Men and women differ in leadership styles

Personally, I prefer to have a man in leadership positions. I was raised in a patriarchal family where my dad had the final say in just about everything.

I believe in gender roles within the household. I do believe that women should cook, clean and take care of the children. Men should fix things when they break and take out the children to play sports and such. I’m not the type who wants to be a housewife, but I would love to take care of my household on top of my job.

Even though I prefer a man in leadership, I believe women are perfectly capable of leading. I have many female friends who want to pursue leadership in the church and I only encourage them to do just that.

One friend in particular, Helene Mauser, and I had a lovely talk about the matter of women leadership and our talk encouraged me to write this article.

Mauser is currently a freshman here at Whitworth University and will be the Stewart-Boppell-Village small group coordinator next year. Mauser made many good points about women’s leadership that people need to hear.

“Men and women have many different gifts and abilities, and I know that a lot of people are afraid to say that because they don’t want to stereotype anyone, but men and women are different,” she said.

It is not stereotyping to state that fact. Anatomically, socially and psychologically, men and women are very different. Lately women have been trying to be more like men. I find it ironic that feminists try hard to act masculine in order to have respect. I respect a female leader who acts like a woman and uses the gifts God has given her in a feminine way. Men should lead like men and women should lead like women.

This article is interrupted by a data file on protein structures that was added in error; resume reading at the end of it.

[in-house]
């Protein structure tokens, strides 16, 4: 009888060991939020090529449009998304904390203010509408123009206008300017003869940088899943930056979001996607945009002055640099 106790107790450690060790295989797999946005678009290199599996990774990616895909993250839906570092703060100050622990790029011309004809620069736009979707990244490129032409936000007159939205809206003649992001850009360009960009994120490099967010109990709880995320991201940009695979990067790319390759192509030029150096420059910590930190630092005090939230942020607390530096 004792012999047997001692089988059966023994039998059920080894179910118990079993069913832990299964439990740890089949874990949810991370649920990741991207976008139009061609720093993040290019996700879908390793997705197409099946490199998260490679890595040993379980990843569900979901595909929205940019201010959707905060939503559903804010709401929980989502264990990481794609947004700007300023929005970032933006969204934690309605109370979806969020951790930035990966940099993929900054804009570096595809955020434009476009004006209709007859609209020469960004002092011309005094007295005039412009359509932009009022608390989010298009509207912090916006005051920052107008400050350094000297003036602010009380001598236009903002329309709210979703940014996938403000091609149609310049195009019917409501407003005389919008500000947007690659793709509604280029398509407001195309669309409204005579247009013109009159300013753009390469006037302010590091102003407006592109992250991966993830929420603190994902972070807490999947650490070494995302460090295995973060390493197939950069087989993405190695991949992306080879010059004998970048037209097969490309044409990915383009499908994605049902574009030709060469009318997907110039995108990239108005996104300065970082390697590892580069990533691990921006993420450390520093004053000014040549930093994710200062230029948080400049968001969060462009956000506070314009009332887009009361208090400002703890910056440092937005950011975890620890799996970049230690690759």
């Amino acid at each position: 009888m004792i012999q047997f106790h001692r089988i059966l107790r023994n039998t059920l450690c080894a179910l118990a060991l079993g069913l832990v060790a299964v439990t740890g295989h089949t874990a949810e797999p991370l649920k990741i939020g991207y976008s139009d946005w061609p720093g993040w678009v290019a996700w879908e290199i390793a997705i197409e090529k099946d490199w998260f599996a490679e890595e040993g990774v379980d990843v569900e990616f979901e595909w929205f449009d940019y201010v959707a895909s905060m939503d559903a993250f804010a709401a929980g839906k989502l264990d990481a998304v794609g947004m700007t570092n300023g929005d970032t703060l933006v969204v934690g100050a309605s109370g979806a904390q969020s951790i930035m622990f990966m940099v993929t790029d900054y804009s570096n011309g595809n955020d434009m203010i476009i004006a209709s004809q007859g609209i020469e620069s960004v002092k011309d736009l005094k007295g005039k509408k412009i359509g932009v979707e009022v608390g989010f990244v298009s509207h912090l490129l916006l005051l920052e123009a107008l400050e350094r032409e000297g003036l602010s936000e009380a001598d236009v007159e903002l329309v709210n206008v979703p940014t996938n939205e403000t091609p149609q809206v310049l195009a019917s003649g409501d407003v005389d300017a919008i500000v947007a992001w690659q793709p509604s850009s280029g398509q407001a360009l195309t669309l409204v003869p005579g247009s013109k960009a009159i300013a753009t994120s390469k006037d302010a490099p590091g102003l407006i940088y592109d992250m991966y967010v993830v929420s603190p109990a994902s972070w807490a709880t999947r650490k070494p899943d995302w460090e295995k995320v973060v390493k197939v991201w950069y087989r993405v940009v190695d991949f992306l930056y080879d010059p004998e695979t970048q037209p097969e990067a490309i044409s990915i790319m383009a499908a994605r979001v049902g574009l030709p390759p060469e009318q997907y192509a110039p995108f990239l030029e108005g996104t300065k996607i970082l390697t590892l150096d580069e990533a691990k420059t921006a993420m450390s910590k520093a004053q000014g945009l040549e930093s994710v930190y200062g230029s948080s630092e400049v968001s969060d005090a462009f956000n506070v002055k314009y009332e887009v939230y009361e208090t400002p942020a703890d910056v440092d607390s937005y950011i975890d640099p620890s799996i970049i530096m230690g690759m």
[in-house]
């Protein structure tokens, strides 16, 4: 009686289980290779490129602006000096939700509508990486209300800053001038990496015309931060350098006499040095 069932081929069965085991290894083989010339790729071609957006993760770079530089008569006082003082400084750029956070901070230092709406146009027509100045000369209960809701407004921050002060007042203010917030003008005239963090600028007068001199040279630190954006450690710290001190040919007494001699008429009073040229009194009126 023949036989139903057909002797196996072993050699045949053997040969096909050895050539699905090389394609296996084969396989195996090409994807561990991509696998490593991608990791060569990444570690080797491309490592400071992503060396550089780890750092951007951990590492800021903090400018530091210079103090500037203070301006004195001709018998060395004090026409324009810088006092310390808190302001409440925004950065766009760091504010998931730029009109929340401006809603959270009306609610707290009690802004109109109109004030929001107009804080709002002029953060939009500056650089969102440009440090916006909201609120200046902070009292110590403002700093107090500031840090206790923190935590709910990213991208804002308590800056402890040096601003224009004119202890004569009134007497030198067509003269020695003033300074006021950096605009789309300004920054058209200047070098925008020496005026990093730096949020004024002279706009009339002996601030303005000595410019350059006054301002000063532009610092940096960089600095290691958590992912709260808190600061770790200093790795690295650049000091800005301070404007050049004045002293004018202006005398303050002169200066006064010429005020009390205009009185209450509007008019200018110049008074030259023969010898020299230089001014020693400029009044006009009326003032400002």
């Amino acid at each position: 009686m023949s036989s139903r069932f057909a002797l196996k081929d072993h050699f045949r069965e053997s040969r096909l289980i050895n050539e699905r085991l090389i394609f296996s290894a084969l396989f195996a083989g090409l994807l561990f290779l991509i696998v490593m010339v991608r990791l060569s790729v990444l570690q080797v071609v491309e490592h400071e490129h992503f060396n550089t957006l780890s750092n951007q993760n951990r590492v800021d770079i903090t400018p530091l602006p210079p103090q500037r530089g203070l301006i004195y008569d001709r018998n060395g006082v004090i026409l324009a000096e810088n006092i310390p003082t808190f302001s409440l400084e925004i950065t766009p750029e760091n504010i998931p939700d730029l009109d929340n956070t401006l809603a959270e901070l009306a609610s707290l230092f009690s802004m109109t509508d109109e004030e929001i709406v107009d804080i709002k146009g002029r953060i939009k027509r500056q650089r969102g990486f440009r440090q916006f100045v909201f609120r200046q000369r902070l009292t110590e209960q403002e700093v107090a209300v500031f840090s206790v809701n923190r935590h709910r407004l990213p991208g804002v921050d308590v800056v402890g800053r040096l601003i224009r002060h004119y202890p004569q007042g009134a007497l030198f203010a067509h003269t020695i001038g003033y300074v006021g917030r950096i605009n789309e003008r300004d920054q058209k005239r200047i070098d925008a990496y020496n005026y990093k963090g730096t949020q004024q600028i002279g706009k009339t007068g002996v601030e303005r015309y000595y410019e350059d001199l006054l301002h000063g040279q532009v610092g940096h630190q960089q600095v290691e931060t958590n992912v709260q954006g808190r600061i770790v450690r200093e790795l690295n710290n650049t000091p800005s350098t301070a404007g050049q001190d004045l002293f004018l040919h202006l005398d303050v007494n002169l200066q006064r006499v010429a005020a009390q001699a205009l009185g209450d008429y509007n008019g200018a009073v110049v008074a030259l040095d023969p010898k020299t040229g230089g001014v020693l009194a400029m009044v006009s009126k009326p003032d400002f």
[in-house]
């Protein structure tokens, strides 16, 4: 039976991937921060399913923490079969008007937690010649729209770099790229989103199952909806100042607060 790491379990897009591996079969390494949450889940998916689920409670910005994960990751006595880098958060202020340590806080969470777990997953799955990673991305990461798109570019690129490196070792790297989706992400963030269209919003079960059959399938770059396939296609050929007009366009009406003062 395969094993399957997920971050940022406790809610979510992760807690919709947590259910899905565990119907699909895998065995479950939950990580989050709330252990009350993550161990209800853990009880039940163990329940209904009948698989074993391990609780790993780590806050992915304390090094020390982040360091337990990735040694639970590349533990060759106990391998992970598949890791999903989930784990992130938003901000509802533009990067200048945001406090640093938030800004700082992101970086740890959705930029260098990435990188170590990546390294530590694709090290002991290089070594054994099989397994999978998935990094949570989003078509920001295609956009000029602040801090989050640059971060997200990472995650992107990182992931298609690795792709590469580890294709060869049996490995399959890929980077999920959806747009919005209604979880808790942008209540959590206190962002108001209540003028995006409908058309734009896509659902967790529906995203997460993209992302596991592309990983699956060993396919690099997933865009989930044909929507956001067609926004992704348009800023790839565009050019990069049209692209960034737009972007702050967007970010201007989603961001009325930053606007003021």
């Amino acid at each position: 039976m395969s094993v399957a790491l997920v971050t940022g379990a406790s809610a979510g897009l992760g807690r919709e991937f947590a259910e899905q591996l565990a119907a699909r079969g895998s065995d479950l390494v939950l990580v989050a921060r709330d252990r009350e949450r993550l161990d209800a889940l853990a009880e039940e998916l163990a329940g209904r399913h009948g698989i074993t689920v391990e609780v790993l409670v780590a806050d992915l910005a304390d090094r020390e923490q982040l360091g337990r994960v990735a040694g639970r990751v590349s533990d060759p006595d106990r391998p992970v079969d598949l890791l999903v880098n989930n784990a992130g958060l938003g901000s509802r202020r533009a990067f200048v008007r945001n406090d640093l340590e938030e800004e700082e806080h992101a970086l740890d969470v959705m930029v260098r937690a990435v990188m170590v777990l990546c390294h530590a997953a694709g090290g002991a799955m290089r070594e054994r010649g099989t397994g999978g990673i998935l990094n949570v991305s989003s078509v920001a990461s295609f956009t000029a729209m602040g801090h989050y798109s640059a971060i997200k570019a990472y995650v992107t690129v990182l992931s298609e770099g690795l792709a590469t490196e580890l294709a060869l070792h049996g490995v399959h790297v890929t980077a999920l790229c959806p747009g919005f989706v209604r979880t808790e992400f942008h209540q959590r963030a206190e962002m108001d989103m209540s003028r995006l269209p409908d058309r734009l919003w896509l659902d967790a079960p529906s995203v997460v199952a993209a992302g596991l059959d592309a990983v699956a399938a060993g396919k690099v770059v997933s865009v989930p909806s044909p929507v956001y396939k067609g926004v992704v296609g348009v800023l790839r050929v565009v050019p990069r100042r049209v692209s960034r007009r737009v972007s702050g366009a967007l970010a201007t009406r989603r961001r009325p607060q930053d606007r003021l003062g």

We need both forms of leadership.

“They are different in how they see the world and how they relate to the world and we need both of those kinds of people in leadership positions,” Mauser said.

Mauser also believes that women don’t have to lead like men to be strong leaders. Women should embrace a gentler form of leadership. Women are known to be gentler than men. They have a motherly nature to take care of other people with comfort and compassion. The women who try to be like men are just adding to the belief that women can’t lead.

If a woman must act like a man in order to lead, then we are saying that a woman who acts like a woman wouldn’t be a strong leader.

“I’m not an outgoing, crazy person, but I was one of the stronger counselors [at camp] because I was willing to admit that that wasn’t me,” Mauser said. Mauser is the type who sits one on one with people, but also supports the outgoing, bubbly leaders and their style of leadership as well. I think people can learn from her about how to lead. She shows that being yourself and using the gifts God has blessed you with are the true ways of leading.

Women out there who want to lead, don’t try to be like a man. Be proud of your femininity.

 

Story by Jasmine Barnes Columnist

Barnes is a freshman majoring in English and secondary education. Comments can be sent to jbarnes15@my.whitworth.edu.

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